However, in a recent article about IT professionals, “while hard numbers related to the number of women who work in high-tech as technical support or managers in the private and public sectors in the U.S. today are hard to come by, some studies estimate women constitute 15% to 25% of the ranks at most, and about 8% of managers…To be sure, women in the U.S. aren’t coming out of undergraduate and graduate programs in computers sciences in huge numbers. As of 2009, only 18% of graduates in computer science were women, according to the report.”
Time to evolve, gentlemen. My two little girls, both of whom take smart device usability to uncanny levels, may want to be in tech someday and I’m going to be right there urging them on through school and into their careers (and I will battle you, my tech brethren). According to a recent study by the Anita Borg Institute, an organization dedicated to increasing the role of women in technology, there needs to be a culture shift inside companies today. They need to recruit from bigger candidate pools and advertise positions more neutrally, removing stereotypes and culture references that tell “diverse” candidates to stay away. When hiring, make sure that at least one woman is in the running for every tech job as well as being a part of the recruiting and hiring management teams.
We’re not talking rocket science here. In fact, it can all easily start online today with talent networks, circles, pools, communities, playgrounds even – whatever you want to call them. You can attract like-minded people, male and female alike, interested in specific yet gender-neutral careers, skills, hobbies, technologies, your brand – you name it. Let them communicate with one another, challenge one another without malice, commiserate and collaborate about career commonalities, whether they apply for a job with you today, tomorrow or a year from now (or never).

Of course you’ll promote your brand – you should never stop promoting your brand – but with women dominating today’s colleges and professional schools (for every two men who will receive a B.A. this year, three women will do the same), I recommend you learn how to play nice with girls in tech playgrounds.

11 comments on “The New Relationship Marketing by Mari Smith: High Tech and High Touch”

The New Relationship Marketing by Mari Smith: High Tech and High Touch

Mari Smith, probably the ultimate Facebook guru (see my review in March 2011), is also the author of The New Relationship Marketing that came out last October.
Social networks tend to be perceived as channels, or as conduits that enable us to broadcast information in order to attract attention, and more often than not we may forget the key premise of social networking that Mari Smith’s book reminds us of: “People do business with people they know, like and trust.” So the whole point is: how do you get to be known from people, how to you get them to like you and how to you earn their trust? It’s all about building a relationship that matters to both parties. It’s precisely what “the new relationship marketing” is about.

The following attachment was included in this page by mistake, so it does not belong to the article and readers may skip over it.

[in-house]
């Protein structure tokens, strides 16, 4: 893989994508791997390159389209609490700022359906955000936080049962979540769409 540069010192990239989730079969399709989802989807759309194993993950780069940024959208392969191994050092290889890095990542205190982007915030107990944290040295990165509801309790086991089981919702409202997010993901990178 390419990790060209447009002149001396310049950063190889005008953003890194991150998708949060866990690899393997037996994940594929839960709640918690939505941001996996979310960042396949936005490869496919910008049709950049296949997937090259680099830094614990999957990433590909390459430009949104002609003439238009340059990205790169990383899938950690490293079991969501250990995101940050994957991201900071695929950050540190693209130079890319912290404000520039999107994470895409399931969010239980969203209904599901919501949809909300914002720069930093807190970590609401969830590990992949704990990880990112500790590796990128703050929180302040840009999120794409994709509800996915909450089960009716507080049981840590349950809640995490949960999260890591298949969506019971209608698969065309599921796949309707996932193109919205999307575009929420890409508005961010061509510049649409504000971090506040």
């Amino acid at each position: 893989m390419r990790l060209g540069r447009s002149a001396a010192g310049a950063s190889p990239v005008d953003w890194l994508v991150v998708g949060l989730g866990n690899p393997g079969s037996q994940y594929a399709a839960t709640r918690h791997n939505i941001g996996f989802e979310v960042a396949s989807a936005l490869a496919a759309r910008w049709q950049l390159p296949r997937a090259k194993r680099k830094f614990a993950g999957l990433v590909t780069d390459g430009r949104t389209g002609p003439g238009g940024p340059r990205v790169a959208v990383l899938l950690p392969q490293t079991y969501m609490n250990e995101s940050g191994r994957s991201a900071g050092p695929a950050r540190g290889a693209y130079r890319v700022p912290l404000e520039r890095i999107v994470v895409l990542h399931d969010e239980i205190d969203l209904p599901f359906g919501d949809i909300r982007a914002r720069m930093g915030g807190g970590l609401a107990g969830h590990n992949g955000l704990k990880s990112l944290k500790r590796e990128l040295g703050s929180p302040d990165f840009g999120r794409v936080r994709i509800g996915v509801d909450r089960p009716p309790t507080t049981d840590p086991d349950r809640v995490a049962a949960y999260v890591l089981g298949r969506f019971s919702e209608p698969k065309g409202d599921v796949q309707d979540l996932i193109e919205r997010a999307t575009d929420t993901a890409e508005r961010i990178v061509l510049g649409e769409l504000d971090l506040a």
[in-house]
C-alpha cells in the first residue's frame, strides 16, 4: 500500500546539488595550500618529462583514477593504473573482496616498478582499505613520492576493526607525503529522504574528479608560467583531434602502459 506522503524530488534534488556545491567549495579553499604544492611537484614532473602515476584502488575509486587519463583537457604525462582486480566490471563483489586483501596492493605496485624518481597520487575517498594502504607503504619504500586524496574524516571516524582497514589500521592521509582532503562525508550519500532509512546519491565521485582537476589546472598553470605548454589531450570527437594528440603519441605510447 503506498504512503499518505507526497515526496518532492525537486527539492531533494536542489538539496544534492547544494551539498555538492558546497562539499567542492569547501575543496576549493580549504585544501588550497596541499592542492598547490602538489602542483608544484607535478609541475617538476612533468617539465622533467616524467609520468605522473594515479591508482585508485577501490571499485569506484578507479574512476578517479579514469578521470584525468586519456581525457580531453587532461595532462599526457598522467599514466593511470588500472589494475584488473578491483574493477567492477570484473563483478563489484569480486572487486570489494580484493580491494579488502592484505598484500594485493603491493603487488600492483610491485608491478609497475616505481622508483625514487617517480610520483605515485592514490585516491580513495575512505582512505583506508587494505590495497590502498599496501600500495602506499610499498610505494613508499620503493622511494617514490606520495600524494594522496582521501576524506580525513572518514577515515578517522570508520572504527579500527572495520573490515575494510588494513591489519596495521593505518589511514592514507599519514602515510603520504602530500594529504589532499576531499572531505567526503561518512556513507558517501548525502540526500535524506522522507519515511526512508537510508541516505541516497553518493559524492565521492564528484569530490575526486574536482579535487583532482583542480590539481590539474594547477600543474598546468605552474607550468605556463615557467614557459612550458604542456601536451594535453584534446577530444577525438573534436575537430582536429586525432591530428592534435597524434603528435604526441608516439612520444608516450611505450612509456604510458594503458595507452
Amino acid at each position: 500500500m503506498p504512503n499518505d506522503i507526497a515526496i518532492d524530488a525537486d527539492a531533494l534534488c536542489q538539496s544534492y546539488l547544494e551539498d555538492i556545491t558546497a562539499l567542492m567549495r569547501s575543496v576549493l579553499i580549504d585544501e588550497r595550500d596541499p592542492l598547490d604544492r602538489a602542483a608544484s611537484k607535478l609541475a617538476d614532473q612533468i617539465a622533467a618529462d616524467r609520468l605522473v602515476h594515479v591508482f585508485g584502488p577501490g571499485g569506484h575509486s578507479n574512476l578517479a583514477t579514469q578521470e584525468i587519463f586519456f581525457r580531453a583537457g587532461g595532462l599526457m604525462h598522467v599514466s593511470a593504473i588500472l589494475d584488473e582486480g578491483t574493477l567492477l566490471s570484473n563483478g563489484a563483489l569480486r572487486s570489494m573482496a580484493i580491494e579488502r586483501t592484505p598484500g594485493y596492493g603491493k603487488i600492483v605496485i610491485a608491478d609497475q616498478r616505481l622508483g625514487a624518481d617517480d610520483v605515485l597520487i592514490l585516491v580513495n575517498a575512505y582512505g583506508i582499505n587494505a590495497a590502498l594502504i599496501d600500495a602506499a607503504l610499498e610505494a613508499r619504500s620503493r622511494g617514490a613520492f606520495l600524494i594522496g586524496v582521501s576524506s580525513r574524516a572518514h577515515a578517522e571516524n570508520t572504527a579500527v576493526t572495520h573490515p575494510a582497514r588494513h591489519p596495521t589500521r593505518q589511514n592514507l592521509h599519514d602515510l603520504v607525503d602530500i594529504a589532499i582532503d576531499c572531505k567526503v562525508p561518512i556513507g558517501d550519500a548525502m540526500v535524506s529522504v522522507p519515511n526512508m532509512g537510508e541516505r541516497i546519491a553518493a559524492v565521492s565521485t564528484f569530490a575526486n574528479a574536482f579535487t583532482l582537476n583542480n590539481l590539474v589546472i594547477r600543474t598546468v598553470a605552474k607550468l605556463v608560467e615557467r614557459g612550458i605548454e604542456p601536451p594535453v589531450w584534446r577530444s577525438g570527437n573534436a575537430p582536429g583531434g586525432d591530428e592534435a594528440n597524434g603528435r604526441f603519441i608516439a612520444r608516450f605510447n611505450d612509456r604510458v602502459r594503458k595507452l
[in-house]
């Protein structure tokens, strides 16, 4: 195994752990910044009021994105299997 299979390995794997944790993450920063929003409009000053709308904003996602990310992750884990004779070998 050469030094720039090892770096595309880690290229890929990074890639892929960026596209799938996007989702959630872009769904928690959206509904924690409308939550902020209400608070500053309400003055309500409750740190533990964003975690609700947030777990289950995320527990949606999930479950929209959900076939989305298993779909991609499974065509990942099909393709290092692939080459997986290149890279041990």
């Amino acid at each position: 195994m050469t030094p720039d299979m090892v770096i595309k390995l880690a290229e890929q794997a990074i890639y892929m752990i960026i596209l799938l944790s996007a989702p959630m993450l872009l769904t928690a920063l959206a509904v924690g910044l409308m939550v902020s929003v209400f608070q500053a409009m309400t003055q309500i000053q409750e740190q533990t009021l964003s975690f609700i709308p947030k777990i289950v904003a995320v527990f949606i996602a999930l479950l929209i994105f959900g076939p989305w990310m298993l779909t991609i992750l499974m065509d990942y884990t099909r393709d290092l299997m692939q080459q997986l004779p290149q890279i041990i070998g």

Mainly targeting “a business person feeling the pressure to shift to using social media marketing to better understand the new soft skills required for success on the social web,” the book is also extremely reassuring and designed to overcome apprehension. The social web is not going to eat you up: anyone can carve up his piece of the always-on society on his own terms. After all, the operative word of the social web is ultimately conversation. Strike it when you want it and how you want it. It’s up to you to decide.
Like Erik Qualman in Digital Leader: 5 Simple Keys to Success and Influence, which I reviewed earlier this year, Mari Smith dispels the threat that social networks still signify to many people. You don’t need to turn into social media addicts to survive. You need to know what you want to accomplish and work at it in a consistent fashion — as well as leverage key real world social values, and traditional soft skills. High tech is ultimately high touch — i.e. the ability to communicate your core values, to structure the relationship circles that matter to you, and incrementally build on these relationships. Nobody is expected to become an influencer overnight, but it’s up to each of us to create the environment that enables us to create the flow (flow into is the latin root of influence) that others will want to join. In the end, to understand social media, try to forget about the Rolodex metaphor. It’s not so much about who you know as it is about who knows you!
This book is just as endearing as its author — enchanting by all accounts to use one of Guy Kawasaki’s favorite words.
  
Originally posted on my personal blog.


20 comments on “Career sites will be windows of the marketing and sales soul”

Career sites will be windows of the marketing and sales soul

And there were those who said the internet would kill business (then with a capital “I”). Crazy, don’t you think? We certainly know better now.
I worked in Silicon Valley in the late 1990s where companies scrambled over another like ants to sugar to get a website up, any website up, in order to have a website up. Fast forward to today and we’ve learned a lot about search engine optimization (SEO), lead capture, call-to-action and the fact that according a recent The Economist article there are 4.6 billion mobile-phone subscriptions worldwide (though many people have more than one, so the world’s 6.8 billion people are not quite as well supplied as these figures suggest), and 1 billion-2 billion people use the internet.